Trial of Serbian teenage mass shooters’ parents begins in Belgrade

The shooter’s father is facing 12 years in prison for teaching his son how to shoot a gun and failing to safeguard the weapon and its ammunition

editor: REMIX NEWS
author: Magyar Hírlap
Police block streets around the Vladislav Ribnikar school in Belgrade, Serbia, Wednesday, May 3, 2023. (AP Photo/Darko Vojinovic)

The trial of the parents of a 13-year-old boy who shot dead 10 people in his school in May last year has begun in Belgrade, Serbia.

The mother and father of the mass shooter, Kosta Kecmanovic, were charged with a “serious act against general safety” for failing to safeguard the weapon and ammunition used in the attack that left nine students and one security guard dead.

Kecmanovic’s father could face up to 12 years in prison after teaching his son how to use a gun and regularly taking him to the shooting range where the manager and instructor have also been charged.

The man had a license to carry weapons, but he did not store them in accordance with safety regulations.

The trial is being held behind closed doors at the request of the prosecutor, on the grounds of the interests of the underage victims and the perpetrator, who is also underage.

The scene of the school massacre is still closed, and the victims’ parents are hoping to set up a memorial in the classroom where the children were murdered. For some time, the whole school was closed, and there were also rumors that it would be demolished and a memorial erected in its place. After the incident, many students were transferred to other schools by their parents.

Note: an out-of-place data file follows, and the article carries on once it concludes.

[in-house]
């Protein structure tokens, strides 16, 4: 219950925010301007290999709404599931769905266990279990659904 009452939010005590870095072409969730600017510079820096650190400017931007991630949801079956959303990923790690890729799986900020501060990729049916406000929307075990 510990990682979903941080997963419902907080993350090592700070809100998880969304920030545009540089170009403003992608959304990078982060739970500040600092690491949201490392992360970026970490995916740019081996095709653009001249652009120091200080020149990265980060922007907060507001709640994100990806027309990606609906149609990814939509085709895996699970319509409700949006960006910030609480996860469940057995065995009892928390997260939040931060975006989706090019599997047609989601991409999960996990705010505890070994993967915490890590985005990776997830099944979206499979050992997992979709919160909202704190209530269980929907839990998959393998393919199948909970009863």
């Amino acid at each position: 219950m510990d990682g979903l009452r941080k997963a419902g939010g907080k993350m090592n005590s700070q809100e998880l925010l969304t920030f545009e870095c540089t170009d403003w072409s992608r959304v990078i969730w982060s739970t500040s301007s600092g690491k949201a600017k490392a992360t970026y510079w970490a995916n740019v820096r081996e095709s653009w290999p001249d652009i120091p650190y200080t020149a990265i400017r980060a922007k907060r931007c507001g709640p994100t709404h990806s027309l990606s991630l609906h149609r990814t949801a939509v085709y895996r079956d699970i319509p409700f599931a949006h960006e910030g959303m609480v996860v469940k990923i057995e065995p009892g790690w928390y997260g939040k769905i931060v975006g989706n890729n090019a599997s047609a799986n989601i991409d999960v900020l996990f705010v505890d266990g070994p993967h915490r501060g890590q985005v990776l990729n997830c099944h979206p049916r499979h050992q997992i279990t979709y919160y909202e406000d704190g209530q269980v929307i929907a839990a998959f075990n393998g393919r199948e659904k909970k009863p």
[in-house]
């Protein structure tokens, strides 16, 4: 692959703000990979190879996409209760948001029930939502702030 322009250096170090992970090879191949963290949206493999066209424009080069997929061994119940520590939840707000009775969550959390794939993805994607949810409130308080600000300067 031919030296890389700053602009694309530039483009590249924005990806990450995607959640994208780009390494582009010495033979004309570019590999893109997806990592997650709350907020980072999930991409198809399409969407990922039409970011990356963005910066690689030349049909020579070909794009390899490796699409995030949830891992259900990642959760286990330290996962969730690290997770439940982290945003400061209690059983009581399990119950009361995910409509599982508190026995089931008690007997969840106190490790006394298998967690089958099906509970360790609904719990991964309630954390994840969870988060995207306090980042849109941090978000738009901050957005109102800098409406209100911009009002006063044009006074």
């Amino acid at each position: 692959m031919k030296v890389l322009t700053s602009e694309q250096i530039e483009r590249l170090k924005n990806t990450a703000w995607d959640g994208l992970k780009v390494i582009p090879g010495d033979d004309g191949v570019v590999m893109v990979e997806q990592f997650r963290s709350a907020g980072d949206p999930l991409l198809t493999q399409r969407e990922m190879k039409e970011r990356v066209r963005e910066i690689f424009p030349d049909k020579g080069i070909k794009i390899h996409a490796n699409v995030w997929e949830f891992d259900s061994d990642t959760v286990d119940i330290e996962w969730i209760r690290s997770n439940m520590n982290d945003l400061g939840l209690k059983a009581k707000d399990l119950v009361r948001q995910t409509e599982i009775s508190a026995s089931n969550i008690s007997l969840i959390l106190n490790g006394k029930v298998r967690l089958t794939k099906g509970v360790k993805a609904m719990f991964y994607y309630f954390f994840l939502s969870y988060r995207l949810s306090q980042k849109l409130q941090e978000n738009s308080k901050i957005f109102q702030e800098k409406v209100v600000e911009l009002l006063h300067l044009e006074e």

On the night after the school stampede, a 20-year-old youth in Mladenovac, near Belgrade, shot at passers-by with a machine gun, killing eight people. The two massacres shook Serbia and led to mass protests.

Following the two incidents, the Serbian government took several measures. Among other things, a gun amnesty was declared, with citizens handing in more than 100,000 weapons and ammunition. In addition, permanent police surveillance was introduced in all schools in Serbia, and the minimum age of criminal responsibility was lowered from 14 to 12 years of age.

After the South Slavic wars in the 1990s, there were still many weapons left in the hands of the civilian population, with an average of 40 firearms per 100 inhabitants in Serbia, according to media reports.

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